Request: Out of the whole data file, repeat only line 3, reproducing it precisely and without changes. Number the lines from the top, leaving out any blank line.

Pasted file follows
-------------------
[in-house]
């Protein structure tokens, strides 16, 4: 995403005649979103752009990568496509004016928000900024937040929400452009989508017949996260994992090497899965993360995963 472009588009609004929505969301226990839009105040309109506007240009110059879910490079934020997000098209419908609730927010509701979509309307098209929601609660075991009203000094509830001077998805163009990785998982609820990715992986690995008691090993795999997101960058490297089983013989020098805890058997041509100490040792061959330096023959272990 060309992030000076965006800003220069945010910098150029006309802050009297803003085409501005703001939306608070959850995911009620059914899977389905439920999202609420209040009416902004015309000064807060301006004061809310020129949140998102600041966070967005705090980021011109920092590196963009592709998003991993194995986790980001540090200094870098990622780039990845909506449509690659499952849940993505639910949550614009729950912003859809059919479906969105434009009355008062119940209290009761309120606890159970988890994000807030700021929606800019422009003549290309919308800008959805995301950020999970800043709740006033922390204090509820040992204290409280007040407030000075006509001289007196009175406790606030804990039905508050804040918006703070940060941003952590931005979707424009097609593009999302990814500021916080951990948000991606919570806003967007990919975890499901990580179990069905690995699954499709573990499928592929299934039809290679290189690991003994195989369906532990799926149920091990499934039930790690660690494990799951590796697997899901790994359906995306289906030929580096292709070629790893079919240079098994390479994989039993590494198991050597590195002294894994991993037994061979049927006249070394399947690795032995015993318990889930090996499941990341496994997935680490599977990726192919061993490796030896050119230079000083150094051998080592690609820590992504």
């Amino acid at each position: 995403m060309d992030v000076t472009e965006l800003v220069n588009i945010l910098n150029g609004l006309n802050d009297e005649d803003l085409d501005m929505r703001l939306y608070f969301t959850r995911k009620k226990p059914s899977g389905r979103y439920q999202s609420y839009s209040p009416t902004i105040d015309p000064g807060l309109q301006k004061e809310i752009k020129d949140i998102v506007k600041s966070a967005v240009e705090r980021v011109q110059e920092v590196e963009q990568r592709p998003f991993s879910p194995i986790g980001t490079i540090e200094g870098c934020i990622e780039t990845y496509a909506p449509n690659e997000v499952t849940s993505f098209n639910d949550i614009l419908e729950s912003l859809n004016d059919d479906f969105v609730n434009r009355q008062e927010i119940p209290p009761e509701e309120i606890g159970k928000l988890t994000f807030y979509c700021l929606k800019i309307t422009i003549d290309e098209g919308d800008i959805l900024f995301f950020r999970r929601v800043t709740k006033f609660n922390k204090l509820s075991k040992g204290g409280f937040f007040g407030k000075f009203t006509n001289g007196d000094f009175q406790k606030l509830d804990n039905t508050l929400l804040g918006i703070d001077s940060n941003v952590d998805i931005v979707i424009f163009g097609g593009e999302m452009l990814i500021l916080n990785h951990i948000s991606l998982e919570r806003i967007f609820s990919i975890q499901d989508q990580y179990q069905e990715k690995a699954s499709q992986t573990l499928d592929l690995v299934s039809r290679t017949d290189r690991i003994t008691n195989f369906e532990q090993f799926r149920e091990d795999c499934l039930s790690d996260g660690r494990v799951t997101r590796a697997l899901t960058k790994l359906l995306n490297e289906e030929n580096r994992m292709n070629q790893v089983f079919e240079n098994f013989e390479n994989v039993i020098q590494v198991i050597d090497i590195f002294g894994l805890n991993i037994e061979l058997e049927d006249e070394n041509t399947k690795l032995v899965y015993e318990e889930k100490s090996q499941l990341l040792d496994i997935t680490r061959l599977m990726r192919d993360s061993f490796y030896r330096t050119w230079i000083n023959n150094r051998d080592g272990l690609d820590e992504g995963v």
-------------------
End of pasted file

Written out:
């Amino acid at each position: 995403m060309d992030v000076t472009e965006l800003v220069n588009i945010l910098n150029g609004l006309n802050d009297e005649d803003l085409d501005m929505r703001l939306y608070f969301t959850r995911k009620k226990p059914s899977g389905r979103y439920q999202s609420y839009s209040p009416t902004i105040d015309p000064g807060l309109q301006k004061e809310i752009k020129d949140i998102v506007k600041s966070a967005v240009e705090r980021v011109q110059e920092v590196e963009q990568r592709p998003f991993s879910p194995i986790g980001t490079i540090e200094g870098c934020i990622e780039t990845y496509a909506p449509n690659e997000v499952t849940s993505f098209n639910d949550i614009l419908e729950s912003l859809n004016d059919d479906f969105v609730n434009r009355q008062e927010i119940p209290p009761e509701e309120i606890g159970k928000l988890t994000f807030y979509c700021l929606k800019i309307t422009i003549d290309e098209g919308d800008i959805l900024f995301f950020r999970r929601v800043t709740k006033f609660n922390k204090l509820s075991k040992g204290g409280f937040f007040g407030k000075f009203t006509n001289g007196d000094f009175q406790k606030l509830d804990n039905t508050l929400l804040g918006i703070d001077s940060n941003v952590d998805i931005v979707i424009f163009g097609g593009e999302m452009l990814i500021l916080n990785h951990i948000s991606l998982e919570r806003i967007f609820s990919i975890q499901d989508q990580y179990q069905e990715k690995a699954s499709q992986t573990l499928d592929l690995v299934s039809r290679t017949d290189r690991i003994t008691n195989f369906e532990q090993f799926r149920e091990d795999c499934l039930s790690d996260g660690r494990v799951t997101r590796a697997l899901t960058k790994l359906l995306n490297e289906e030929n580096r994992m292709n070629q790893v089983f079919e240079n098994f013989e390479n994989v039993i020098q590494v198991i050597d090497i590195f002294g894994l805890n991993i037994e061979l058997e049927d006249e070394n041509t399947k690795l032995v899965y015993e318990e889930k100490s090996q499941l990341l040792d496994i997935t680490r061959l599977m990726r192919d993360s061993f490796y030896r330096t050119w230079i000083n023959n150094r051998d080592g272990l690609d820590e992504g995963v």